Article published in:Exploring Crash-Proof Grammars
Edited by Michael T. Putnam
[Language Faculty and Beyond 3] 2010
► pp. 167–212
Toward a strongly derivational syntax
Pointing out several undesirable consequences that Merge gives rise to in the mainstream minimalist approach to phrase structure, a strongly derivational model is developed that dispenses with the narrow syntactic Merge operation. Representations and recursion are argued to be properties of the interface components only, and to be absent from narrow syntax. Transfer, implementing feature checking in a local fashion and instructing interface computations, is defined as an iterative operation mapping Lexical Items to the interface components directly. In lack of Merge, narrow syntactic overgeneration is eliminated in toto, since no narrow syntactic representations are created and filtering of Transfer operations by the interface modules is immediate. It is argued that of the twin (overlapping) objectives of making syntax crash-proof and restricting syntactic overgeneration, only the latter is of relevance to the architecture of grammar.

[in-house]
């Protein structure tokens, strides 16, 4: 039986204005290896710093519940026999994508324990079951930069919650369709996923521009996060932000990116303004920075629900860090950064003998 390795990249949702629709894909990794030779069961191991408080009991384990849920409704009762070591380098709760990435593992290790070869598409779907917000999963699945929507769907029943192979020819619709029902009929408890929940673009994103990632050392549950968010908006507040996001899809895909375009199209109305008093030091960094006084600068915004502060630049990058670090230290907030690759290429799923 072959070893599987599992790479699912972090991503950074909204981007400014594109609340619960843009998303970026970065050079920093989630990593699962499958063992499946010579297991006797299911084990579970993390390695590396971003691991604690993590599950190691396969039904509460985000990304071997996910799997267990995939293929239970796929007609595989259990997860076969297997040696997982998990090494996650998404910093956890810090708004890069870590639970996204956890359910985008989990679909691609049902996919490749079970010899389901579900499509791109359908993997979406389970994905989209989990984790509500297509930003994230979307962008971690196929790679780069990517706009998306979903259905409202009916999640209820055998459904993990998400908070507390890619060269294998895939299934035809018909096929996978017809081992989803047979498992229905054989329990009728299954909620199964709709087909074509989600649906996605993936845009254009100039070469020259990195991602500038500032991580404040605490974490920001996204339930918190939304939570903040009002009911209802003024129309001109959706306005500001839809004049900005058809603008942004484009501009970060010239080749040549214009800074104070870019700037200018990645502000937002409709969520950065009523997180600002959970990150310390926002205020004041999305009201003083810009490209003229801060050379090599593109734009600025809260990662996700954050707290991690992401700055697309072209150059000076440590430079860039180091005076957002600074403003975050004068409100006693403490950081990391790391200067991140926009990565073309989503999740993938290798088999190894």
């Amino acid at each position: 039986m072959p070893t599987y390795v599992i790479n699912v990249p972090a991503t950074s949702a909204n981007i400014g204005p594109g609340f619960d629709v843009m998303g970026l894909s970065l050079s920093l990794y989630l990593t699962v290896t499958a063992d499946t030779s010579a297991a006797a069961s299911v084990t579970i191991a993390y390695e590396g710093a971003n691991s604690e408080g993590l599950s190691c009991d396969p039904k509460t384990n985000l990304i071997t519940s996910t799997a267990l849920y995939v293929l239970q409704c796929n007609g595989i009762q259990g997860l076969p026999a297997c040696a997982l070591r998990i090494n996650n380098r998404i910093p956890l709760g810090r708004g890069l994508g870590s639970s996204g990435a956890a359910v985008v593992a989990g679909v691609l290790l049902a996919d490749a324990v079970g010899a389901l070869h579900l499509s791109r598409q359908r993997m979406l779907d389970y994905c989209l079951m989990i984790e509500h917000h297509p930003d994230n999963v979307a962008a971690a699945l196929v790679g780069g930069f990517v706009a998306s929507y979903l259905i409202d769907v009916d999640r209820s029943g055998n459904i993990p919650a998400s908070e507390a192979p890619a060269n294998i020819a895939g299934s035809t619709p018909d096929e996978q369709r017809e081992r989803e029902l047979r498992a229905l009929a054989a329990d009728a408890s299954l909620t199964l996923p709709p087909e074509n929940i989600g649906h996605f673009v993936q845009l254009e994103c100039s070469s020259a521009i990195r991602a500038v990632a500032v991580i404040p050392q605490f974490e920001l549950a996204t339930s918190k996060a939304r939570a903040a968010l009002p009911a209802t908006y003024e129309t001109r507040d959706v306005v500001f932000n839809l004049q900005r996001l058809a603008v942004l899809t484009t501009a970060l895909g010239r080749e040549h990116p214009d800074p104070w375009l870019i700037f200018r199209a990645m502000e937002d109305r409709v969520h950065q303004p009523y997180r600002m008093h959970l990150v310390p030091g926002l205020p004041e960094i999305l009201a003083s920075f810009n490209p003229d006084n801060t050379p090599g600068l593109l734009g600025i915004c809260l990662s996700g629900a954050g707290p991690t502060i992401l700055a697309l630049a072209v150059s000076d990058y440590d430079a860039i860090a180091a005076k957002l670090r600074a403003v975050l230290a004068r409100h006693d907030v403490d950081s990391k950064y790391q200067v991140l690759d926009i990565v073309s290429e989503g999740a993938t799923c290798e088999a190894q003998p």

Published online: 15 September 2010